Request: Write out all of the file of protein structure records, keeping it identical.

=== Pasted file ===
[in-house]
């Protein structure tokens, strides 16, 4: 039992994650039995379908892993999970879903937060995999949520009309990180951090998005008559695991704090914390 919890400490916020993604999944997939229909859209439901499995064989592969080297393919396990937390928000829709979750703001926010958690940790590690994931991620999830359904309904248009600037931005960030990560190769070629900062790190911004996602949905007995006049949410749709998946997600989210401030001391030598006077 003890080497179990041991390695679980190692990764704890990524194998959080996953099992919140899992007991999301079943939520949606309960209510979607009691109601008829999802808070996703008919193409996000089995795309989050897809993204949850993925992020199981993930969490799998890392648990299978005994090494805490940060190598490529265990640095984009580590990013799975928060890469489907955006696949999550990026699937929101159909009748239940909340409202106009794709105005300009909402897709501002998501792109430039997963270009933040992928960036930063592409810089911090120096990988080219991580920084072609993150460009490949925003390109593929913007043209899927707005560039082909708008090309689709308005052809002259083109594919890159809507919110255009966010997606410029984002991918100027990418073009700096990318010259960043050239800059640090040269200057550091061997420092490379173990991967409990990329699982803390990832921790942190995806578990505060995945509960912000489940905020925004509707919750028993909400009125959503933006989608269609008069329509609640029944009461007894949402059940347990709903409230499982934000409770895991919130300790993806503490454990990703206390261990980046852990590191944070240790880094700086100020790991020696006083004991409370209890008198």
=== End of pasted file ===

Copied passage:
[in-house]
């Protein structure tokens, strides 16, 4: 039992994650039995379908892993999970879903937060995999949520009309990180951090998005008559695991704090914390 919890400490916020993604999944997939229909859209439901499995064989592969080297393919396990937390928000829709979750703001926010958690940790590690994931991620999830359904309904248009600037931005960030990560190769070629900062790190911004996602949905007995006049949410749709998946997600989210401030001391030598006077 003890080497179990041991390695679980190692990764704890990524194998959080996953099992919140899992007991999301079943939520949606309960209510979607009691109601008829999802808070996703008919193409996000089995795309989050897809993204949850993925992020199981993930969490799998890392648990299978005994090494805490940060190598490529265990640095984009580590990013799975928060890469489907955006696949999550990026699937929101159909009748239940909340409202106009794709105005300009909402897709501002998501792109430039997963270009933040992928960036930063592409810089911090120096990988080219991580920084072609993150460009490949925003390109593929913007043209899927707005560039082909708008090309689709308005052809002259083109594919890159809507919110255009966010997606410029984002991918100027990418073009700096990318010259960043050239800059640090040269200057550091061997420092490379173990991967409990990329699982803390990832921790942190995806578990505060995945509960912000489940905020925004509707919750028993909400009125959503933006989608269609008069329509609640029944009461007894949402059940347990709903409230499982934000409770895991919130300790993806503490454990990703206390261990980046852990590191944070240790880094700086100020790991020696006083004991409370209890008198």